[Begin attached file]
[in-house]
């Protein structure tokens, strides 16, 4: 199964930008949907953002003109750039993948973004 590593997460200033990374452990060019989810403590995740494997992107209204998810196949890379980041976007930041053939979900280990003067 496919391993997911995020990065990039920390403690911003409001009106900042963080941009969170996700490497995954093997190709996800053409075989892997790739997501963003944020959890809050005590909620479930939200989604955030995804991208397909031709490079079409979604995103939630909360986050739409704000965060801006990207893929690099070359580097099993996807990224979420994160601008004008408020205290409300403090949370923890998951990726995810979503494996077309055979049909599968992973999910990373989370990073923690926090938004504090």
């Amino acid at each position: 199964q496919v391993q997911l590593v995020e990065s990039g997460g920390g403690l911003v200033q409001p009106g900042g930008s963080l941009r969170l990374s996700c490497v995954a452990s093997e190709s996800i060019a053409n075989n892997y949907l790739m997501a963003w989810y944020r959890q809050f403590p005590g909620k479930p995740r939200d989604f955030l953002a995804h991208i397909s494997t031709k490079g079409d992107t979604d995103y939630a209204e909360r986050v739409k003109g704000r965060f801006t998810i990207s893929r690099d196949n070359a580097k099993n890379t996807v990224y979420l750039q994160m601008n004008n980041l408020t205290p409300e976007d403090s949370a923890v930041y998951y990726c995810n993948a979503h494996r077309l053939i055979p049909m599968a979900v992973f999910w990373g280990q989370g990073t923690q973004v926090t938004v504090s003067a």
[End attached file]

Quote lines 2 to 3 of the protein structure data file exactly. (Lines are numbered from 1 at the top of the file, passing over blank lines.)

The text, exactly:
């Protein structure tokens, strides 16, 4: 199964930008949907953002003109750039993948973004 590593997460200033990374452990060019989810403590995740494997992107209204998810196949890379980041976007930041053939979900280990003067 496919391993997911995020990065990039920390403690911003409001009106900042963080941009969170996700490497995954093997190709996800053409075989892997790739997501963003944020959890809050005590909620479930939200989604955030995804991208397909031709490079079409979604995103939630909360986050739409704000965060801006990207893929690099070359580097099993996807990224979420994160601008004008408020205290409300403090949370923890998951990726995810979503494996077309055979049909599968992973999910990373989370990073923690926090938004504090």
């Amino acid at each position: 199964q496919v391993q997911l590593v995020e990065s990039g997460g920390g403690l911003v200033q409001p009106g900042g930008s963080l941009r969170l990374s996700c490497v995954a452990s093997e190709s996800i060019a053409n075989n892997y949907l790739m997501a963003w989810y944020r959890q809050f403590p005590g909620k479930p995740r939200d989604f955030l953002a995804h991208i397909s494997t031709k490079g079409d992107t979604d995103y939630a209204e909360r986050v739409k003109g704000r965060f801006t998810i990207s893929r690099d196949n070359a580097k099993n890379t996807v990224y979420l750039q994160m601008n004008n980041l408020t205290p409300e976007d403090s949370a923890v930041y998951y990726c995810n993948a979503h494996r077309l053939i055979p049909m599968a979900v992973f999910w990373g280990q989370g990073t923690q973004v926090t938004v504090s003067a």